First made in 1970s Chile by female relatives of victims of the Pinochet dictatorship, arpilleras are hand-sewn tapestries made from scraps. Since then, arpilleras have been produced in different parts of the world as a means of speaking out visually while in search for justice. In September 2013, twenty arpilleras from Pinochet’s era were exhibited in Wellington New Zealand for the first time as part of the Third International Visual Methods Conference. The exhibition and conference opened with an event that involved dance, poetry, music, food and wine. This event brought together approximately 100 people who were members of the Wellington-based Chilean and Latin American communities, the Chilean Ambassador and his staff, conference attendees, and other local residents.
Based on work with Dr Marcela Palomino-Schalscha and Ms Katia Guiloff, this seminar presents some insights from a feminist research project that traced the a/effects of this event on some Chilean migrant and refugee women living in Wellington. It explores how their engagements were embodied through performance, and how they were affected by visiting and being with the arpilleras on display. The arrival of these well-travelled older arpilleras on Wellington’s soil was catalytic for these women. It provoked a multi-sensory engagement that was simultaneously personal and collective, retrospective and contemporary, about somewhere else but also connected to New Zealand. The exhibited arpilleras therefore became actors in the womens' reworking of their subjectivities and spatial relationships. This research points to the important role that artifacts and artistic practice can play in processes of subject formation and improved settlement outcomes for migrant and refugee women.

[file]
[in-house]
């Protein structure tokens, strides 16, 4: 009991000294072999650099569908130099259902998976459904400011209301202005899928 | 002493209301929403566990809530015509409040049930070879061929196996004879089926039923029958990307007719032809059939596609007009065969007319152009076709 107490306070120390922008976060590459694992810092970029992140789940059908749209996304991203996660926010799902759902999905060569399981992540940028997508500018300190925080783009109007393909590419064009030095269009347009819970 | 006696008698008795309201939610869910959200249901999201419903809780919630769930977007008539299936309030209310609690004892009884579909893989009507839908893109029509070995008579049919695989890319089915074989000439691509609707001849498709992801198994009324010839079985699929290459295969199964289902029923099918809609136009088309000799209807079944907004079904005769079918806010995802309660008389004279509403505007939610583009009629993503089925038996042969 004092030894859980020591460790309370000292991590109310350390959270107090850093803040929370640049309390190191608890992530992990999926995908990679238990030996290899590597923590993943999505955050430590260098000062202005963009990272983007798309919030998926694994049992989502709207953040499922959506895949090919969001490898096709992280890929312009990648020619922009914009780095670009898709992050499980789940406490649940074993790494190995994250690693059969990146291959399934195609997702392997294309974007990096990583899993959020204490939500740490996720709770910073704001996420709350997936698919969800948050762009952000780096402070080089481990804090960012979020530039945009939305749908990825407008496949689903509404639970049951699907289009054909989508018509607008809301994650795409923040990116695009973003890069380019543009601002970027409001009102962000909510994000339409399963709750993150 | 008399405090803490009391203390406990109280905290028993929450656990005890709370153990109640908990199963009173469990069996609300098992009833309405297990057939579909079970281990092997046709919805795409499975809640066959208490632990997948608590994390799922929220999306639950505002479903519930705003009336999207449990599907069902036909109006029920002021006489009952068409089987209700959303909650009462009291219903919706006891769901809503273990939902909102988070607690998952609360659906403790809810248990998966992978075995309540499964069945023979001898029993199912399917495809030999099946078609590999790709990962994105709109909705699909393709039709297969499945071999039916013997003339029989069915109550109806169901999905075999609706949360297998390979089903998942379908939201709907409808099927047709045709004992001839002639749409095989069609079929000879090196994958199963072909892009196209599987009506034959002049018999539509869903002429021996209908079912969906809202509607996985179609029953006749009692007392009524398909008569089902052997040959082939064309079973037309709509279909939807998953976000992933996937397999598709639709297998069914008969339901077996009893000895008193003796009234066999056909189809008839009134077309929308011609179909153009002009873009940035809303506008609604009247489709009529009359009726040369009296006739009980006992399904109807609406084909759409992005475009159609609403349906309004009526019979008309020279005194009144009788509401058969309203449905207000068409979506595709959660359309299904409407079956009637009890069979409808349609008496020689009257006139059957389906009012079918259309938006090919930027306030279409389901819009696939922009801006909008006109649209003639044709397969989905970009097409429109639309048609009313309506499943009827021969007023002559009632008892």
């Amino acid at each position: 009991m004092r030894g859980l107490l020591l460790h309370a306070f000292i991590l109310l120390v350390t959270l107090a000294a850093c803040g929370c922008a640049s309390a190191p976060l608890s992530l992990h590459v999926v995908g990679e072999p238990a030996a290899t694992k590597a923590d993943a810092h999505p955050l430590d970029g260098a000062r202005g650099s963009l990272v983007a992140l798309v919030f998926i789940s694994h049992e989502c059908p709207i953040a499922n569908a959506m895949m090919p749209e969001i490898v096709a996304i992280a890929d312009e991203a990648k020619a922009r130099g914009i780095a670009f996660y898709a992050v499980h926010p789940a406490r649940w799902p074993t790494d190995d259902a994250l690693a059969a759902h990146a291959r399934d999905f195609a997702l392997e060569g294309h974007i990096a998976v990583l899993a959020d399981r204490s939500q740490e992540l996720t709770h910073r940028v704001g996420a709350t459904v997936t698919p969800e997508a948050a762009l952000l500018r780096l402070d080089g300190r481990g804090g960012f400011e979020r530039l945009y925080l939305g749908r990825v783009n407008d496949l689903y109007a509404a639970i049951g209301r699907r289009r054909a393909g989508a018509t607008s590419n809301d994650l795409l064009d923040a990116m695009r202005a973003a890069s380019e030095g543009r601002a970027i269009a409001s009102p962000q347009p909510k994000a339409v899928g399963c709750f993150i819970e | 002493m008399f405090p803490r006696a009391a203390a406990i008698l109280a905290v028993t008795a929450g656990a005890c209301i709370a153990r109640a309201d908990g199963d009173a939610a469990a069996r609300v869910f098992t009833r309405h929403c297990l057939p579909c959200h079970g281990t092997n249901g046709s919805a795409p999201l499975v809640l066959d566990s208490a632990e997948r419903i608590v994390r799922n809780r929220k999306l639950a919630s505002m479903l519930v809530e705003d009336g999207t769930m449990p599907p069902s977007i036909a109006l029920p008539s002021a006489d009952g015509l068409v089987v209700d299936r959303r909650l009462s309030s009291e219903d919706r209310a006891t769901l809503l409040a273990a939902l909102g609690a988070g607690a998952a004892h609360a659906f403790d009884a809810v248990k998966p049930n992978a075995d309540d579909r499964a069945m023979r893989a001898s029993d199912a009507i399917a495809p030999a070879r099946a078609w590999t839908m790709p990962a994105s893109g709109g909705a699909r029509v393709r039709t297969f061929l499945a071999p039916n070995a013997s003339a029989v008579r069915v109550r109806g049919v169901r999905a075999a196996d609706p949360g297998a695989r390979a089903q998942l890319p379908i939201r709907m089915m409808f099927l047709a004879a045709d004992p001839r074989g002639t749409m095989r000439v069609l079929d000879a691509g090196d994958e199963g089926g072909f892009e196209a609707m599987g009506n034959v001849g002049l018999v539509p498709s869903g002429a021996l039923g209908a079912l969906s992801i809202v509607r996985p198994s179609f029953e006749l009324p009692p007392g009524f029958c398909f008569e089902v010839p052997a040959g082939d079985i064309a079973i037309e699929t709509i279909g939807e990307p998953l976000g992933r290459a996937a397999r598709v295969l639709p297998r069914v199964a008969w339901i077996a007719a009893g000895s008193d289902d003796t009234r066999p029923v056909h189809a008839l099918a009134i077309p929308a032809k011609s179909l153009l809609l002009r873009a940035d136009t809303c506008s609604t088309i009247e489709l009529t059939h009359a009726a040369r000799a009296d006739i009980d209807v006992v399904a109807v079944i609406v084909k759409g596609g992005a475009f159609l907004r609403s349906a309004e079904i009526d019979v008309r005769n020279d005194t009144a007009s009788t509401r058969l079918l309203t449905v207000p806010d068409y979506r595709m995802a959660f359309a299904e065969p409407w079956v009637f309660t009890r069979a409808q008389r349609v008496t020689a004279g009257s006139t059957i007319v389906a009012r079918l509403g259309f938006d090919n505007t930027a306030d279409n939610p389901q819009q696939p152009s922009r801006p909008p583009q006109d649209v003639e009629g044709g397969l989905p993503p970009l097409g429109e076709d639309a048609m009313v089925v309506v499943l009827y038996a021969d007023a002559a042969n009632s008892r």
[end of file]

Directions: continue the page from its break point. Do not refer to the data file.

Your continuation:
Dr. Sara Kindon is an Associate Professor in Human Geography and Development Studies in the School of Geography, Environment and Earth Sciences, Victoria University of Wellington, Aotearoa New Zealand. As a social and feminist geographer, Sara has focused on the practice, theorization and publication of participatory geographic research drawing on community-based fieldwork in Costa Rica and Indonesia, as well as collaborative projects with Indigenous Maaori and refugee-background communities in Aotearoa New Zealand. She has published widely and is on the editorial board of several prominent Geography journals. She also coordinates a network to support refugee-background students at her home institution. Sara is a Lillian Robinson Visiting Scholar at the SdBI during March, and then goes on to the UK where she will be a Visiting Fellow at Newcastle and Coventry Universities between April and September.